“I Do Not Own the Rights to This Music”

Martin Kristiansen

Martin Kristiansen

My name is Martin Kristiansen and I’m the founder and chief editor of HomeStudioIdeas.com. I’ve been playing, recording and producing music for the last 10 years.

You’ve undoubtedly seen the caption “I do not own the rights to this music” on videos on social media. The purpose is to not take credit for someone else’s work. But is disclaiming ownership a valid clause to get out of copyright infringement? The short and definite answer is no. Read on to learn more about the topic!

Keep in mind that I’m not a copyright lawyer. If you’re in doubt or don’t understand the licenses of the music that you’re using, always contact a lawyer.

The rule is pretty simple. If you want to use copyrighted music in your Youtube videos, Facebook/Instagram clips, or social media posts, you’ll need permission from the owner to use it. In other words, it’s NOT enough to add the caption “I do not own the rights to this music”.

So what if I can’t get permission to use the music? Well, then you might have to drop the idea of using that particular song in your video.

Admitting You Don’t Own The Music Is Not The Same As Having Permission To Actually Use It

By writing “I do not own the rights to this music” in your video descriptions, you’re doing nothing more than admitting to copyright infringement. 

Sharing copyrighted music without permission on social media, Youtube channels, or other websites can result in more than just some angry letters. The consequences can be devastating if you have thousands of views or have been doing it to a large extent. 

As an example, Youtube employs a robust copyright system called Content ID that helps music owners protect their work. A couple of different courses of action that can happen if you violate their copyright system include:

  • Demonetization of your video on Youtube 
  • Cease and desist letters from copyright lawyers
  • Litigation from the copyright owner
  • Account termination

How To Tell If a Song Is Copyrighted?

Nowadays, it’s safe to assume that every song under the sun is copyrighted and not free to use unless you have a license. Still, there are some exceptions when you can use a song without permission. Some tracks may not be subject to copyright if they are:

  • Older and in the public domain
  • Royalty-free tracks
  • Under creative commons

Older Songs Under the Public Domain

Sometimes when songs are old enough, they’ll enter something called the public domain. They can then be considered public and free from copyright. Don’t expect any modern hits to end up in the public domain anytime soon. In fact, this can only happen after 70 years:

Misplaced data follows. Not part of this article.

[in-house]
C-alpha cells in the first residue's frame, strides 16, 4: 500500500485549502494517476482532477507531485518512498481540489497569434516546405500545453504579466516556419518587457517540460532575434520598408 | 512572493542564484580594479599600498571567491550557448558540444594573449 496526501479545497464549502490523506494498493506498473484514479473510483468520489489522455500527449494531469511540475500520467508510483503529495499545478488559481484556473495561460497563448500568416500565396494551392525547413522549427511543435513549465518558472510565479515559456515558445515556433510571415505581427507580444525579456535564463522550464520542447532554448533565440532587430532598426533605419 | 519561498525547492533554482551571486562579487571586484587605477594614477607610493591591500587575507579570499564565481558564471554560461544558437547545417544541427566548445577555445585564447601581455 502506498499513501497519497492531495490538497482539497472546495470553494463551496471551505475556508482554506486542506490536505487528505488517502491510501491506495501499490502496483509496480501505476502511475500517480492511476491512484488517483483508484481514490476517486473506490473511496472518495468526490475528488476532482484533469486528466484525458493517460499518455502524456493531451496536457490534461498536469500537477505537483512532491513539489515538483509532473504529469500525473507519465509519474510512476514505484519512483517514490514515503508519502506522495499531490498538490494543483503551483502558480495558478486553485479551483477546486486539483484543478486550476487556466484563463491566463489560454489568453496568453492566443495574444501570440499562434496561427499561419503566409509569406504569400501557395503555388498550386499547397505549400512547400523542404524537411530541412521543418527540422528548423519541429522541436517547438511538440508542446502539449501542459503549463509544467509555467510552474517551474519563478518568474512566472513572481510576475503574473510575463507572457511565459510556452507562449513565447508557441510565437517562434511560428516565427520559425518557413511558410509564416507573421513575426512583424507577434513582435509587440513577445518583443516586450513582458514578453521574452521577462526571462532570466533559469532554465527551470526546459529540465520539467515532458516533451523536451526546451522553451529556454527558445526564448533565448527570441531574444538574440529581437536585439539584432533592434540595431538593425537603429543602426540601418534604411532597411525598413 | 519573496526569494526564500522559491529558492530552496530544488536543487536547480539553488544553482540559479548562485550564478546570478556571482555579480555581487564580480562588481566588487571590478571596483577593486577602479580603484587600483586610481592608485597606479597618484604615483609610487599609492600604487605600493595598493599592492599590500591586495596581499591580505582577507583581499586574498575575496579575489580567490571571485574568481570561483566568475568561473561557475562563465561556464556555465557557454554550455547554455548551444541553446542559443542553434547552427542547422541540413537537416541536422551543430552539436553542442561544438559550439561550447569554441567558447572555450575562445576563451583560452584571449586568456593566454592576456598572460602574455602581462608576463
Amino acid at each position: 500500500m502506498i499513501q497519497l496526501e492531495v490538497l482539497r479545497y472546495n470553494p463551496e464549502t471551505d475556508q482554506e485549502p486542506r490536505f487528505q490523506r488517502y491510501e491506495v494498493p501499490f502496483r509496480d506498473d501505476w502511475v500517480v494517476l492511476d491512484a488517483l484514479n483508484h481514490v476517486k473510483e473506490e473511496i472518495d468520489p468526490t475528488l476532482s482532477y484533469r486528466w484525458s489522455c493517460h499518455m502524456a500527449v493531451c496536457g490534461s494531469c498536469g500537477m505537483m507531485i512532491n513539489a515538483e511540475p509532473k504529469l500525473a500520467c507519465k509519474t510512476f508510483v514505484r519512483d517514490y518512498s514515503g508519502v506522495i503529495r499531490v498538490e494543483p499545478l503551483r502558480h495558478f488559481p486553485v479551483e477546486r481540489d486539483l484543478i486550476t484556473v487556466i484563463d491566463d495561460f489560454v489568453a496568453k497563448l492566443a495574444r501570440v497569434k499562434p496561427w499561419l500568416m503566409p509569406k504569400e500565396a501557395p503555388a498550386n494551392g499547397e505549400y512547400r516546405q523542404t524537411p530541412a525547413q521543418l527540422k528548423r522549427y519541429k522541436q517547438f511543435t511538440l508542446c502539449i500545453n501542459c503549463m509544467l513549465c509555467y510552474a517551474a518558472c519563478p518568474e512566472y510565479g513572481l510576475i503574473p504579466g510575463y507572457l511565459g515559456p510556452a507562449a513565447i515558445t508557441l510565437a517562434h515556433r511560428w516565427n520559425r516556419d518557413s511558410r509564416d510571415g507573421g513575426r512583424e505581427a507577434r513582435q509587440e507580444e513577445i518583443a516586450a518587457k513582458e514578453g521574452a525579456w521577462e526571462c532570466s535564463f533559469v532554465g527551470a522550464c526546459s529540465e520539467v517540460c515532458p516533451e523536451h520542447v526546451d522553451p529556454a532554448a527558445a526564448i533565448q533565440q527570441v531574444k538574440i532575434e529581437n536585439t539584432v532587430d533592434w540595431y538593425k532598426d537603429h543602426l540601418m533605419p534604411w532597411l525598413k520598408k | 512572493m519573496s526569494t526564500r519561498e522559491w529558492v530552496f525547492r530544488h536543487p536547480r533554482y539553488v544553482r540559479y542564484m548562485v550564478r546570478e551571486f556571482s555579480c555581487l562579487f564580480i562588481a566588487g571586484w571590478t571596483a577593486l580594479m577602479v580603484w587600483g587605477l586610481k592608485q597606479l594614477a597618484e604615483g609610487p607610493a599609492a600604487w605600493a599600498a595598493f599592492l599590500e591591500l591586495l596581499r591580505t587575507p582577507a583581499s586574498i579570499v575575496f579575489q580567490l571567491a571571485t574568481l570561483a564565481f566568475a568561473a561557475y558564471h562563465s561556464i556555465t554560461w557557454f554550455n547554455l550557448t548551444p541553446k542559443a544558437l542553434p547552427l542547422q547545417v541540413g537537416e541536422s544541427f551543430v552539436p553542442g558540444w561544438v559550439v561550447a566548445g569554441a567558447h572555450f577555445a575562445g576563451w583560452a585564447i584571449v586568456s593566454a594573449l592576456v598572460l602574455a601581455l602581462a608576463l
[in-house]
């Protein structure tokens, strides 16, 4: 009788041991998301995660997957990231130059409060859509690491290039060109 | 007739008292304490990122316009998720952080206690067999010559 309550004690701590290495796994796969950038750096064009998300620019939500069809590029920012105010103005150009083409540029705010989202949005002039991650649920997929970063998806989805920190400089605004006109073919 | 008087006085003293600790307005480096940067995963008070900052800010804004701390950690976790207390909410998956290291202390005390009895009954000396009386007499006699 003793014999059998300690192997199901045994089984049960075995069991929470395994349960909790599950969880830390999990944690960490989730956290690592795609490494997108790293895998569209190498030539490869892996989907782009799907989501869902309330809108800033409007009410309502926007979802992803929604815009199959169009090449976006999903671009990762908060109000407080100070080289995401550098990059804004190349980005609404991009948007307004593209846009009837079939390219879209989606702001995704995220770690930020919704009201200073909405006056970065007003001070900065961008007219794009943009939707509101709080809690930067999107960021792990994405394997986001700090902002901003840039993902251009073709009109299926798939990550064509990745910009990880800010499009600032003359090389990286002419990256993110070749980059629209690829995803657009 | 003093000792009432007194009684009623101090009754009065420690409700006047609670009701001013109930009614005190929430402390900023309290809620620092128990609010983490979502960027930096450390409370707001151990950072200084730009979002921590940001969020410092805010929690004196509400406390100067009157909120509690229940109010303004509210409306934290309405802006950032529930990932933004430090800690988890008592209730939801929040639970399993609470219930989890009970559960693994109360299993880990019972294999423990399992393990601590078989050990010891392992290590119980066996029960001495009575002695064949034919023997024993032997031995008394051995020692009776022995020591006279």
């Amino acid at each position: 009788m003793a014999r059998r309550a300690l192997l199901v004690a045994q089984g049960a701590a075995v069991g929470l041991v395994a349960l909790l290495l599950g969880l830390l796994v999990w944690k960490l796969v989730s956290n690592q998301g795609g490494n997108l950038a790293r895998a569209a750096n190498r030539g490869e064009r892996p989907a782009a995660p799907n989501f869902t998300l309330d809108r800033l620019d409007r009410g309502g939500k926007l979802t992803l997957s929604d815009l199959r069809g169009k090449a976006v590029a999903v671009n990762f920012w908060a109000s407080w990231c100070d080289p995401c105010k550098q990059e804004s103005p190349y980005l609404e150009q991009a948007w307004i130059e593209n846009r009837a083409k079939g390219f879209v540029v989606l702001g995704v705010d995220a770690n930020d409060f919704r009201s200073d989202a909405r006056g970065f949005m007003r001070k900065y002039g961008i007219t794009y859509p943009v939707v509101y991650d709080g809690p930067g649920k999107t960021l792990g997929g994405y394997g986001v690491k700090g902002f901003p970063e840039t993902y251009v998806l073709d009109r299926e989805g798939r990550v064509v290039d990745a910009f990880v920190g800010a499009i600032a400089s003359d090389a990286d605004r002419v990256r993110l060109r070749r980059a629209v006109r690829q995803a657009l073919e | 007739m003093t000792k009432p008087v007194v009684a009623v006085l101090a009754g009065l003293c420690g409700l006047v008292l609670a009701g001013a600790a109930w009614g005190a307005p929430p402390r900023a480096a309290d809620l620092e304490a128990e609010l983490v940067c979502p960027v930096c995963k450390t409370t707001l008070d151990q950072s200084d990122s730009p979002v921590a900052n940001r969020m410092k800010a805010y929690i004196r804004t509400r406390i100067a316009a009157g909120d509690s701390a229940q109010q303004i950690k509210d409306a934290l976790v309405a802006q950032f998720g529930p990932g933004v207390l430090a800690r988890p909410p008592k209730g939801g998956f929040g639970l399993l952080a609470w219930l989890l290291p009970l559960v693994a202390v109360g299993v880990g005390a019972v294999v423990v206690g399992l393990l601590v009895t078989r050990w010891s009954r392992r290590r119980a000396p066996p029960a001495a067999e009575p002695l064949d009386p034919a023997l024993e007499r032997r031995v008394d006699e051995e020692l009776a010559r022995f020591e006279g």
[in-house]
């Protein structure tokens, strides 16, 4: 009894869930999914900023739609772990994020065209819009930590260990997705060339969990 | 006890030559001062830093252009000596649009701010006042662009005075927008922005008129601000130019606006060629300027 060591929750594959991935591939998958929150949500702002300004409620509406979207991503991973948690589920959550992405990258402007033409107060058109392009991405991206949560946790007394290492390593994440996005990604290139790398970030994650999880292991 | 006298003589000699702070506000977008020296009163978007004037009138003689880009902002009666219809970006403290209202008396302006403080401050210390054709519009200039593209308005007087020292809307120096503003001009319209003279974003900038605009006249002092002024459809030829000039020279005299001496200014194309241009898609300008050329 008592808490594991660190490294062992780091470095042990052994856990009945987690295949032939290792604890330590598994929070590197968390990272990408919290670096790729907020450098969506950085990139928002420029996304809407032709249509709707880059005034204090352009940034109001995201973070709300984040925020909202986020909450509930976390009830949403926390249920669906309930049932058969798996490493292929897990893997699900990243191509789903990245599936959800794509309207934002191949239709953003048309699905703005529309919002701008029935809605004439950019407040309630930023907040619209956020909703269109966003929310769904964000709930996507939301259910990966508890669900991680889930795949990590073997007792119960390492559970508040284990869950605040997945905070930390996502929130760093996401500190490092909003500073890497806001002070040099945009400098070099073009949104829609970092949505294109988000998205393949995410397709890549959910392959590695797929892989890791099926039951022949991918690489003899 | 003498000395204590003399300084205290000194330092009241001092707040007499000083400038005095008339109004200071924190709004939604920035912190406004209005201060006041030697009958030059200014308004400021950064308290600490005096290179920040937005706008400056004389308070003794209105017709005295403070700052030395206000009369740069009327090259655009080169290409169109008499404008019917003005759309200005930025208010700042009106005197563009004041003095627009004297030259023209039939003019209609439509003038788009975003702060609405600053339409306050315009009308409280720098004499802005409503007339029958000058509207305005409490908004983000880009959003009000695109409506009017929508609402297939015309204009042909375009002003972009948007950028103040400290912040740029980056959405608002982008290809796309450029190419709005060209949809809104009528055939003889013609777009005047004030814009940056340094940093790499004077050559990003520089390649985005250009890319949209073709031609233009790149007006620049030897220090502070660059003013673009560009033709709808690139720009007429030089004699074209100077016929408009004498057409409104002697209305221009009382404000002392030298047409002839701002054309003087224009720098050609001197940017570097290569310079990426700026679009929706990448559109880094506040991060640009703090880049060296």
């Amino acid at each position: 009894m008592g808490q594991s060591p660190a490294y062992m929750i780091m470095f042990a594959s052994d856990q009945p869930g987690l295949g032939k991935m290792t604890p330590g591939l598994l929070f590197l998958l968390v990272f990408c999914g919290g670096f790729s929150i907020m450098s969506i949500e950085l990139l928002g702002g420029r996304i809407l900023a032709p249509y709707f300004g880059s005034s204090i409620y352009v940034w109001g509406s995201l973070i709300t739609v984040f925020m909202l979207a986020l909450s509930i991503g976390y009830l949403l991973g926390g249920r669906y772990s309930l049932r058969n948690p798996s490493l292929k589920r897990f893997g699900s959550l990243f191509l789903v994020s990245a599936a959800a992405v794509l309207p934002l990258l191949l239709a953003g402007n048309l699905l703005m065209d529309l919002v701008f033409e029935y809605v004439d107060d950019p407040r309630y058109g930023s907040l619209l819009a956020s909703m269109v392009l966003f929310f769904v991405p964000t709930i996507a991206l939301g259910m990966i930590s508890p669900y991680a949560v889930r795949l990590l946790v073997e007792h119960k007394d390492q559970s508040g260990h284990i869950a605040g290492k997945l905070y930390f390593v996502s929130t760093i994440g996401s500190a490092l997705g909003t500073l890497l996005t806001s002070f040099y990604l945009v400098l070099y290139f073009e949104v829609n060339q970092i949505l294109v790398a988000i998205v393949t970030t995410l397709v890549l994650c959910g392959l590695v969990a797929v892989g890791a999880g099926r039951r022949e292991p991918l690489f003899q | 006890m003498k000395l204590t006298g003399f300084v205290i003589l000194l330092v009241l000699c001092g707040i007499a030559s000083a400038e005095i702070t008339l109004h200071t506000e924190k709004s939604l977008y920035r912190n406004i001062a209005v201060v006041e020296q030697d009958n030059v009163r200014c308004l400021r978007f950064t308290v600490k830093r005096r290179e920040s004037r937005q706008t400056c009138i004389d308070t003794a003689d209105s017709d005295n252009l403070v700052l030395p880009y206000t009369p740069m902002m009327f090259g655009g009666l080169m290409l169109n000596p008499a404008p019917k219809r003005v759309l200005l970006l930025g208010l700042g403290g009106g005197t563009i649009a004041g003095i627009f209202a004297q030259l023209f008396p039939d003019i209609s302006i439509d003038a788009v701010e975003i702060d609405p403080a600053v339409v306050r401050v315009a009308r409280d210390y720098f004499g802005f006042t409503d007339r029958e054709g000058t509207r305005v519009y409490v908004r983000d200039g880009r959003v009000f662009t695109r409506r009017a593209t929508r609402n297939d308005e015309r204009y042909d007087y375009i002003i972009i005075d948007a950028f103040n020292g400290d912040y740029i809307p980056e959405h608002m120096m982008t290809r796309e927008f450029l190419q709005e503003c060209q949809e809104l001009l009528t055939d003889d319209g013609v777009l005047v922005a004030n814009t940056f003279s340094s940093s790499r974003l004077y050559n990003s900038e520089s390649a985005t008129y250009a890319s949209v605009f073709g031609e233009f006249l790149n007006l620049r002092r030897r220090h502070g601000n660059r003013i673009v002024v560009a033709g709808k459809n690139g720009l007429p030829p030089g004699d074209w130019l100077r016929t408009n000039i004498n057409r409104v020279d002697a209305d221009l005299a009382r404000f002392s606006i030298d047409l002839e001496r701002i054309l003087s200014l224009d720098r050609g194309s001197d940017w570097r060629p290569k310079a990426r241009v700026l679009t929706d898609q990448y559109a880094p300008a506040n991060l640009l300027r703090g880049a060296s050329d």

1. The song in relation to the publishing rights expires 70 years after the death of the writer.
  2. The sound recording in relation to the mastering rights expires 70 years after the recording was released.

Don’t expect every song to end up in the public domain though. This only happens if copyright owners don’t renew their licenses.

Royalty-Free Tracks

As the name suggests, royalty-free tracks are songs free from royalties. That doesn’t mean that you can use them without permission though. It simply means that you don’t have to pay for an ongoing license and you don’t have to pay the owner every time someone watches your videos.

The benefit of royalty-free tracks is that you usually only have to pay once to get your hands on the song, and you don’t have to pay the owner any royalties. So where do I find royalty-free tracks? On a royalty-free music website of course.

Note that some royalty-free music websites can be more limited, where you only can use the song for a limited period of time or on a certain amount of projects.

Songs Under Creative Commons Licenses

A creative commons license means that you can use the song in your videos, but only if certain conditions are met. For example:

  • You have to give credit to the owner
  • You won’t be able to make edits
  • You won’t use them for commercial use

Writing “I do not own the rights to this music” in the video description is not enough to be able to use songs under a creative commons license. You have to give your viewers information about who the artist or songwriter is. You should always double-check the requirements before using songs under creative common licenses in your videos. There is no “one size fits all”.


Writing “I do not own the rights to this music” doesn’t give you the right to use copyrighted music on your videos on social media, Youtube, or website. Technically, it’s a meaningless statement to add to your video descriptions. Violating copyright laws is a crime and can result in some serious penalties, and you should always double-check what rights you have to share a specific song.

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